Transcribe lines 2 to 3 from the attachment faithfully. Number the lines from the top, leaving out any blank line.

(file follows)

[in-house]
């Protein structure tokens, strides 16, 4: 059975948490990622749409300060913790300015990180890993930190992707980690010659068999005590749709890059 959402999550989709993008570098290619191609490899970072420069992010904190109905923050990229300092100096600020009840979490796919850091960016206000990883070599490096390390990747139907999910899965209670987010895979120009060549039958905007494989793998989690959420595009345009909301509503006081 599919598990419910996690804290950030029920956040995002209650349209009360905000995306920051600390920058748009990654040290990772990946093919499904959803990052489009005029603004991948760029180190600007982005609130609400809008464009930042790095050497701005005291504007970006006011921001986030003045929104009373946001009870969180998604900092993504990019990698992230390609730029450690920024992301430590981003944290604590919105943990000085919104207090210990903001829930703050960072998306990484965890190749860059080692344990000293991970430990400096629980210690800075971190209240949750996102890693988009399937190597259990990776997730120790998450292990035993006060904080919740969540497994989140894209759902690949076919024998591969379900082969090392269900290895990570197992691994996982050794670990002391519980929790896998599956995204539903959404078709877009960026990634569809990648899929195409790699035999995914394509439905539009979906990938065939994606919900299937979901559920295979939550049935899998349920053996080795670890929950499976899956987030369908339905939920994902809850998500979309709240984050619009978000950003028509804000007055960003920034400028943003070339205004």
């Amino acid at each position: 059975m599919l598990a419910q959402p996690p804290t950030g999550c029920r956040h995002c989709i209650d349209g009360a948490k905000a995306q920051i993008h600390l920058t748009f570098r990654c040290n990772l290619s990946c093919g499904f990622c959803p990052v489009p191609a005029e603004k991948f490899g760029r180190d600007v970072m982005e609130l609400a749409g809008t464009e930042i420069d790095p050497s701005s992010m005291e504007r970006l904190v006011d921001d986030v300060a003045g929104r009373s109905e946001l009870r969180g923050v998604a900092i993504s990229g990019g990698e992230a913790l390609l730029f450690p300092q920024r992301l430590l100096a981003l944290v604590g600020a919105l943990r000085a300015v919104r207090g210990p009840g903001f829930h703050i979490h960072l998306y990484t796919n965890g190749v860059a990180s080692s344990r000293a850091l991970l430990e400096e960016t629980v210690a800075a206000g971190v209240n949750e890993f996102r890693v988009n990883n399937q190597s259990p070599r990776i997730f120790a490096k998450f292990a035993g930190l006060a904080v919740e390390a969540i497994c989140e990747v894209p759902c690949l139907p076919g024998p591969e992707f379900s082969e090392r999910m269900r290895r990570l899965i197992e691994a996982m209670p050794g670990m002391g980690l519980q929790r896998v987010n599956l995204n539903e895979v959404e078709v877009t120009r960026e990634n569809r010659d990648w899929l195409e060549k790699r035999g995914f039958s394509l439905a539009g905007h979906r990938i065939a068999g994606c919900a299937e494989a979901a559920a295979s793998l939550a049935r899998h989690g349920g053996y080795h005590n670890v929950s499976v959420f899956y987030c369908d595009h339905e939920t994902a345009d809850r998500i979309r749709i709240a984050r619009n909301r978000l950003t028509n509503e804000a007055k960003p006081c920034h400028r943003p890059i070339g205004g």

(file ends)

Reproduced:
């Protein structure tokens, strides 16, 4: 059975948490990622749409300060913790300015990180890993930190992707980690010659068999005590749709890059 959402999550989709993008570098290619191609490899970072420069992010904190109905923050990229300092100096600020009840979490796919850091960016206000990883070599490096390390990747139907999910899965209670987010895979120009060549039958905007494989793998989690959420595009345009909301509503006081 599919598990419910996690804290950030029920956040995002209650349209009360905000995306920051600390920058748009990654040290990772990946093919499904959803990052489009005029603004991948760029180190600007982005609130609400809008464009930042790095050497701005005291504007970006006011921001986030003045929104009373946001009870969180998604900092993504990019990698992230390609730029450690920024992301430590981003944290604590919105943990000085919104207090210990903001829930703050960072998306990484965890190749860059080692344990000293991970430990400096629980210690800075971190209240949750996102890693988009399937190597259990990776997730120790998450292990035993006060904080919740969540497994989140894209759902690949076919024998591969379900082969090392269900290895990570197992691994996982050794670990002391519980929790896998599956995204539903959404078709877009960026990634569809990648899929195409790699035999995914394509439905539009979906990938065939994606919900299937979901559920295979939550049935899998349920053996080795670890929950499976899956987030369908339905939920994902809850998500979309709240984050619009978000950003028509804000007055960003920034400028943003070339205004």
């Amino acid at each position: 059975m599919l598990a419910q959402p996690p804290t950030g999550c029920r956040h995002c989709i209650d349209g009360a948490k905000a995306q920051i993008h600390l920058t748009f570098r990654c040290n990772l290619s990946c093919g499904f990622c959803p990052v489009p191609a005029e603004k991948f490899g760029r180190d600007v970072m982005e609130l609400a749409g809008t464009e930042i420069d790095p050497s701005s992010m005291e504007r970006l904190v006011d921001d986030v300060a003045g929104r009373s109905e946001l009870r969180g923050v998604a900092i993504s990229g990019g990698e992230a913790l390609l730029f450690p300092q920024r992301l430590l100096a981003l944290v604590g600020a919105l943990r000085a300015v919104r207090g210990p009840g903001f829930h703050i979490h960072l998306y990484t796919n965890g190749v860059a990180s080692s344990r000293a850091l991970l430990e400096e960016t629980v210690a800075a206000g971190v209240n949750e890993f996102r890693v988009n990883n399937q190597s259990p070599r990776i997730f120790a490096k998450f292990a035993g930190l006060a904080v919740e390390a969540i497994c989140e990747v894209p759902c690949l139907p076919g024998p591969e992707f379900s082969e090392r999910m269900r290895r990570l899965i197992e691994a996982m209670p050794g670990m002391g980690l519980q929790r896998v987010n599956l995204n539903e895979v959404e078709v877009t120009r960026e990634n569809r010659d990648w899929l195409e060549k790699r035999g995914f039958s394509l439905a539009g905007h979906r990938i065939a068999g994606c919900a299937e494989a979901a559920a295979s793998l939550a049935r899998h989690g349920g053996y080795h005590n670890v929950s499976v959420f899956y987030c369908d595009h339905e939920t994902a345009d809850r998500i979309r749709i709240a984050r619009n909301r978000l950003t028509n509503e804000a007055k960003p006081c920034h400028r943003p890059i070339g205004g």